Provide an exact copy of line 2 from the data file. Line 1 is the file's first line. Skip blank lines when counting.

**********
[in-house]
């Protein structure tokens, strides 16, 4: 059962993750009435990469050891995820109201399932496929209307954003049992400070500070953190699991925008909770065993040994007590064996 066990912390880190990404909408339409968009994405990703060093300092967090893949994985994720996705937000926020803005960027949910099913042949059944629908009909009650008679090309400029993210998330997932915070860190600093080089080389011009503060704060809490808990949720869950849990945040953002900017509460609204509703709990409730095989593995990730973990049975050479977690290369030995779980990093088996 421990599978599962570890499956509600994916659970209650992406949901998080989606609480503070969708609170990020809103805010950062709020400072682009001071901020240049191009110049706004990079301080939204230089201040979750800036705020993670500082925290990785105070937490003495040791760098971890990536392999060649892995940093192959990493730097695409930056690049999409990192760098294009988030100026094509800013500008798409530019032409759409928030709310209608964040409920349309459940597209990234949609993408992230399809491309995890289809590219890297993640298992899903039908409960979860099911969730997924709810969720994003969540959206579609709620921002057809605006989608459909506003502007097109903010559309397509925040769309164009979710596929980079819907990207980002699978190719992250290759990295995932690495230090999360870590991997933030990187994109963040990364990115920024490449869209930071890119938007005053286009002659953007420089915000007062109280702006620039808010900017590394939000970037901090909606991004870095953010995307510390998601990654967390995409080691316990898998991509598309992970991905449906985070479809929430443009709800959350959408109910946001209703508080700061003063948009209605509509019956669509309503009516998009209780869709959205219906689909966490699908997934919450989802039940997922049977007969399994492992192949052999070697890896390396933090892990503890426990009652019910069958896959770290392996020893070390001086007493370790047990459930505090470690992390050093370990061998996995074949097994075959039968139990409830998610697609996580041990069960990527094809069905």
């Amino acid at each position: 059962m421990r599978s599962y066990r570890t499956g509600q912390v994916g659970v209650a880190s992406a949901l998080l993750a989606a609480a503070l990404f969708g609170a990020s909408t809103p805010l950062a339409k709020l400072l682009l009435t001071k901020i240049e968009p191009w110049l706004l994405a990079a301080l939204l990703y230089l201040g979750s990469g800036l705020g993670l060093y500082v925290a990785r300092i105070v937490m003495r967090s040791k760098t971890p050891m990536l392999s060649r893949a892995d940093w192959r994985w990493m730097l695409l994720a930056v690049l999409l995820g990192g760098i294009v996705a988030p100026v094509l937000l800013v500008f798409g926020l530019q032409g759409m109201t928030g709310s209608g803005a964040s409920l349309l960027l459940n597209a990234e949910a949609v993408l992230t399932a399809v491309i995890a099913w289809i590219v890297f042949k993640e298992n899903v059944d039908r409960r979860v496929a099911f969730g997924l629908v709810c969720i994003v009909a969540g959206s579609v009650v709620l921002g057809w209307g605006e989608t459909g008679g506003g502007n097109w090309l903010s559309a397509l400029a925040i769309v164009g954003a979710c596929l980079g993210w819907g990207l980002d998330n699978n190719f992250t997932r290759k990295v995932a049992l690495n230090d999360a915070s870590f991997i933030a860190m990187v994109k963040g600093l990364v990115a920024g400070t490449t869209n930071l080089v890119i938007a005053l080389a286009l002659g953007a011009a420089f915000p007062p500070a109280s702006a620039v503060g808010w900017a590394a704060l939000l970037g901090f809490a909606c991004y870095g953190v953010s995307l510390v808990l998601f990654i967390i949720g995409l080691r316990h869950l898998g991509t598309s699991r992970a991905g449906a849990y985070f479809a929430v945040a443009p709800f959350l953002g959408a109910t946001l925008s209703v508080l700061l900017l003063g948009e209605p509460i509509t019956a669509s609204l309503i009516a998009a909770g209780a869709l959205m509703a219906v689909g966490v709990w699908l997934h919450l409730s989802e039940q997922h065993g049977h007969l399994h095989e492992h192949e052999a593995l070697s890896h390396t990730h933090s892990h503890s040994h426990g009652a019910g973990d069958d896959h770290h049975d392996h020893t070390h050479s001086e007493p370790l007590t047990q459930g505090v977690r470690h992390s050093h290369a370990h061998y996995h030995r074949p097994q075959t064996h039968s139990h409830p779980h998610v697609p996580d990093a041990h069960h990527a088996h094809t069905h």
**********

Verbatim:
């Protein structure tokens, strides 16, 4: 059962993750009435990469050891995820109201399932496929209307954003049992400070500070953190699991925008909770065993040994007590064996 066990912390880190990404909408339409968009994405990703060093300092967090893949994985994720996705937000926020803005960027949910099913042949059944629908009909009650008679090309400029993210998330997932915070860190600093080089080389011009503060704060809490808990949720869950849990945040953002900017509460609204509703709990409730095989593995990730973990049975050479977690290369030995779980990093088996 421990599978599962570890499956509600994916659970209650992406949901998080989606609480503070969708609170990020809103805010950062709020400072682009001071901020240049191009110049706004990079301080939204230089201040979750800036705020993670500082925290990785105070937490003495040791760098971890990536392999060649892995940093192959990493730097695409930056690049999409990192760098294009988030100026094509800013500008798409530019032409759409928030709310209608964040409920349309459940597209990234949609993408992230399809491309995890289809590219890297993640298992899903039908409960979860099911969730997924709810969720994003969540959206579609709620921002057809605006989608459909506003502007097109903010559309397509925040769309164009979710596929980079819907990207980002699978190719992250290759990295995932690495230090999360870590991997933030990187994109963040990364990115920024490449869209930071890119938007005053286009002659953007420089915000007062109280702006620039808010900017590394939000970037901090909606991004870095953010995307510390998601990654967390995409080691316990898998991509598309992970991905449906985070479809929430443009709800959350959408109910946001209703508080700061003063948009209605509509019956669509309503009516998009209780869709959205219906689909966490699908997934919450989802039940997922049977007969399994492992192949052999070697890896390396933090892990503890426990009652019910069958896959770290392996020893070390001086007493370790047990459930505090470690992390050093370990061998996995074949097994075959039968139990409830998610697609996580041990069960990527094809069905």